Taxes and local culture values on education. You have rich areas and poor areas. My school relies almost entirely on state and federal funding, with almost nothing coming from local taxes. The better-off neighborhoods can usually find ways to scoot around a geographic barrier to send their children to a better funded school, if that school isn't already in their geographic area. Some schools don't have a chance to begin with; poor towns with...shady economies that pay absolutely nothing in taxes, and have a low population, don't have much sway with educational funding, nor does the very culture of that town particularly care.

    There can be very subtle differences with educational qualities that artificially lower some performance scores. Until my Junior year, my high school had to account for both its students scores as well as the local redirectional center. So my school's average was very negatively impacted with just that. Then there's wide-ranging differences between classes and attitudes. If you were determined, you could take almost exclusively honors and dual enrollment classes at my school.

    Despite sharing the same building, the school could take on an entirely different tone just by you being in a class that genuinely cared. My school went all the way up to Calculus, which, while low among the competitive scales for the United States in geneeral, gave us a chance, not that I made it to Calculus.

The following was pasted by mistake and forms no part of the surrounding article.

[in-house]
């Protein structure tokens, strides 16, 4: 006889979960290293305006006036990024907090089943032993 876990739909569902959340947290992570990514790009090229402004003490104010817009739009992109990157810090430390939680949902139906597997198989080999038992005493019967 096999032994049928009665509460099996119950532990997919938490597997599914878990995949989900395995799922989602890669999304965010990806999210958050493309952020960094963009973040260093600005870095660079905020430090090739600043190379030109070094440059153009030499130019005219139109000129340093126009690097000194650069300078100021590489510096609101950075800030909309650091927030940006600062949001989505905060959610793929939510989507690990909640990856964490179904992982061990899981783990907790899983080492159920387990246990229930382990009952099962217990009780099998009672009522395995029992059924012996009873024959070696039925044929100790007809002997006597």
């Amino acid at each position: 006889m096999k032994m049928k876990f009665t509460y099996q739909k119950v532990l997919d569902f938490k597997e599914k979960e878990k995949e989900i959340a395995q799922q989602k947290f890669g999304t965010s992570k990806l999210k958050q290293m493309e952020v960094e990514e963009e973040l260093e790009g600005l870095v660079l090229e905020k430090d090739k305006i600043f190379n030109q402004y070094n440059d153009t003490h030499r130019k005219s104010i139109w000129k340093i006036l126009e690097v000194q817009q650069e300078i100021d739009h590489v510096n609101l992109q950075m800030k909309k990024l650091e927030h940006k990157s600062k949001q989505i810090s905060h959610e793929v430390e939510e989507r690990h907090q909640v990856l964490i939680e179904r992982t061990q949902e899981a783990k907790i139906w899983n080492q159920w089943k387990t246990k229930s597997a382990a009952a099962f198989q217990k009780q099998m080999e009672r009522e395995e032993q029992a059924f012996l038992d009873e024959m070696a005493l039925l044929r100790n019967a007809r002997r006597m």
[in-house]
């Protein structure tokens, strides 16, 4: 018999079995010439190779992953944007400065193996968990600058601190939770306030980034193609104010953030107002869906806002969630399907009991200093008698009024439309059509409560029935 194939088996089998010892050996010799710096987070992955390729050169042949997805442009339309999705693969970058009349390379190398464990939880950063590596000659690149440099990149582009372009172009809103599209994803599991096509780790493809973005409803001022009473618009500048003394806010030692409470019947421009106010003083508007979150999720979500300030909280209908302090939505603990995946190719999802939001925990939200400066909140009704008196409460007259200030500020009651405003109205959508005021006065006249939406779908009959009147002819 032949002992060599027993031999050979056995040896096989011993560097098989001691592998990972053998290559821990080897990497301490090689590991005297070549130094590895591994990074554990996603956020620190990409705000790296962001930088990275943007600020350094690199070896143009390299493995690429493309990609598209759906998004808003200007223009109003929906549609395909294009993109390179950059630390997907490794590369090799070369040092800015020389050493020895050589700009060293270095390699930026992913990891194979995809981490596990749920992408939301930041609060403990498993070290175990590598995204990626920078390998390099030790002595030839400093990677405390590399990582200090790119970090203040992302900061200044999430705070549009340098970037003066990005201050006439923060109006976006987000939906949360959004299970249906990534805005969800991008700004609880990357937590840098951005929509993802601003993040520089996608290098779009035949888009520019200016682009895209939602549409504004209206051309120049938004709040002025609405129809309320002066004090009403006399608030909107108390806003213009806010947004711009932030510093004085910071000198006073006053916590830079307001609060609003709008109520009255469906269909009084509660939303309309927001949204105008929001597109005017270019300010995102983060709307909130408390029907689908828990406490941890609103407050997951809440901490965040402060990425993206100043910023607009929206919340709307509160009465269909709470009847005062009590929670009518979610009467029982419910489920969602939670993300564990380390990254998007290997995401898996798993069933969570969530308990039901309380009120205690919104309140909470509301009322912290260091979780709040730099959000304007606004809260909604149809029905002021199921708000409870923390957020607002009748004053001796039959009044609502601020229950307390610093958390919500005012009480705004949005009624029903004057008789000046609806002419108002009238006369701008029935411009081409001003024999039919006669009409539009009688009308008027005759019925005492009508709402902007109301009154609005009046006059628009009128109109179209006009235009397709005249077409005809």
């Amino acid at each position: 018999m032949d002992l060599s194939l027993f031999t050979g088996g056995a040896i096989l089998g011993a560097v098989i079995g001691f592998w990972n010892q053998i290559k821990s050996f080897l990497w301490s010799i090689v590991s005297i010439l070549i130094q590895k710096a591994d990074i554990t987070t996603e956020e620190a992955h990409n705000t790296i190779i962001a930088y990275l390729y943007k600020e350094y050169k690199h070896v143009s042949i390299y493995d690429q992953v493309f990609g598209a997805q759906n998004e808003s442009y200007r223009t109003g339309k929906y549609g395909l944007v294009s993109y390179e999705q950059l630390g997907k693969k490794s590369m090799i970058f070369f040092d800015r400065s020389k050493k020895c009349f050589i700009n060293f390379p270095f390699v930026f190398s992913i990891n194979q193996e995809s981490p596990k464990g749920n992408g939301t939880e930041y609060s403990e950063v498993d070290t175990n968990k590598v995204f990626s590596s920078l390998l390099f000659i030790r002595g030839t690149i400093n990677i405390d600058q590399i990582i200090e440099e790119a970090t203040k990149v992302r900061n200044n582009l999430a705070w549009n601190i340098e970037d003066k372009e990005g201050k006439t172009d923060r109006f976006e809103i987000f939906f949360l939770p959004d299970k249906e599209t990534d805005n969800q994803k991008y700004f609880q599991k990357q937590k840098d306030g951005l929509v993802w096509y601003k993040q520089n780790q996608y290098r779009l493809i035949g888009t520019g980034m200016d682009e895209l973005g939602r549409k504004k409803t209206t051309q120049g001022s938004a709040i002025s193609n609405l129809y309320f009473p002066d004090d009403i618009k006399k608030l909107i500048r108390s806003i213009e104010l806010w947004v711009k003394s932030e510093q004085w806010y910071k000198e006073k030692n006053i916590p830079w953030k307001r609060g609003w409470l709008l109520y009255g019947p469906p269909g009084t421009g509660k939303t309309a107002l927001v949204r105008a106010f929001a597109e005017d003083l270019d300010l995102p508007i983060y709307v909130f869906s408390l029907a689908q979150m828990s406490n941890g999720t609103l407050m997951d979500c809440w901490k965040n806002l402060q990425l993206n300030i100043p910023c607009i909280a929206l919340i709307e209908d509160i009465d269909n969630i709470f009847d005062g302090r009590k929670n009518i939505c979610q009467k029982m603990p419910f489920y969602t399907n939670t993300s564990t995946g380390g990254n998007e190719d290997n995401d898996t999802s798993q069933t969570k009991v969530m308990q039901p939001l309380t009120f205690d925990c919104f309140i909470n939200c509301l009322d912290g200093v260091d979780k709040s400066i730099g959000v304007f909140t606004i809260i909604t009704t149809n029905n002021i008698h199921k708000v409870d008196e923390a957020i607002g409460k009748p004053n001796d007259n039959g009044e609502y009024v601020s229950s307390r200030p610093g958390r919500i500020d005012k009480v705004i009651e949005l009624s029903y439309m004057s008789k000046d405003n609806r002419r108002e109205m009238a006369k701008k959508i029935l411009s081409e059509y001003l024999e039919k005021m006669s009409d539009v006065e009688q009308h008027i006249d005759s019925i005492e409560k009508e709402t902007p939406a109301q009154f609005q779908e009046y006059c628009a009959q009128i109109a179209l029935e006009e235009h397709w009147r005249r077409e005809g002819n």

Now we have to think about the lower classes, the kids who barely stayed in school and graduated with low GPAs or didn't have the capability to handle a high-level class. I saw my fair share of each; I opted into some votech classes in order to learn some practical courses during high school since I was becoming very frustrated with sitting in a stuffy classroom for eight hours a day. I took drafting and welding, classes that enriched me and really opened my eyes to things I had never encountered before. At the same time, it was a bit disappointing to see my teachers in those classes have to deal with some students who were, frankly, ghetto. (A side note: Yes, let's put the kid from the ghetto near a welding machine that does 100F to 6,500F in under a seond.)



    Quote Originally Posted by Near
    I know my school did have a stronger music program than the norm, but that's mostly because we had an absolutely amazing music teacher that fought tooth and nail for it.
    Teaching really doesn't get the respect it deserves here, and lower budget schools often can't afford great teachers. Teach for America, which sends teaching graduates from high-tier universities (I had a teacher from Yale, and we used to have a Physics teacher who graduated MIT.) to low-opportunity schools, is supposed to help, but these teachers usually have no experience. Part of the reason why I got out of Physics was because it was a TFA teacher in her first semester, ever, teaching. That's when I begged my counselor to put me in Welding. Never regretted that decision.



    Quote Originally Posted by Near
    But overall pretty much every school has roughly the same quality of education. Not sure why it would be any different down in the States.